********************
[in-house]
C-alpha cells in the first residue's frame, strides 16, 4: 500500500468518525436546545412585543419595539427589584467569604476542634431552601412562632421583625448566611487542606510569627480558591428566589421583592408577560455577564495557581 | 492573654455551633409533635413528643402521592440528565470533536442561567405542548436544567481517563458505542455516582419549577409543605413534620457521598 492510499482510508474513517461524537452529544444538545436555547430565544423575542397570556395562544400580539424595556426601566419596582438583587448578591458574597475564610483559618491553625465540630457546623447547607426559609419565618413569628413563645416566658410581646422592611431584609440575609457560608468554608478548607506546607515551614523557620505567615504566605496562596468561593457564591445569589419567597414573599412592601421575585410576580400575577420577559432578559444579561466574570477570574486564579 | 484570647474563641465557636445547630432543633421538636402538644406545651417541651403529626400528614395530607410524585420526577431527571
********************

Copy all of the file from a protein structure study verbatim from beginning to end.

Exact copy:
[in-house]
C-alpha cells in the first residue's frame, strides 16, 4: 500500500468518525436546545412585543419595539427589584467569604476542634431552601412562632421583625448566611487542606510569627480558591428566589421583592408577560455577564495557581 | 492573654455551633409533635413528643402521592440528565470533536442561567405542548436544567481517563458505542455516582419549577409543605413534620457521598 492510499482510508474513517461524537452529544444538545436555547430565544423575542397570556395562544400580539424595556426601566419596582438583587448578591458574597475564610483559618491553625465540630457546623447547607426559609419565618413569628413563645416566658410581646422592611431584609440575609457560608468554608478548607506546607515551614523557620505567615504566605496562596468561593457564591445569589419567597414573599412592601421575585410576580400575577420577559432578559444579561466574570477570574486564579 | 484570647474563641465557636445547630432543633421538636402538644406545651417541651403529626400528614395530607410524585420526577431527571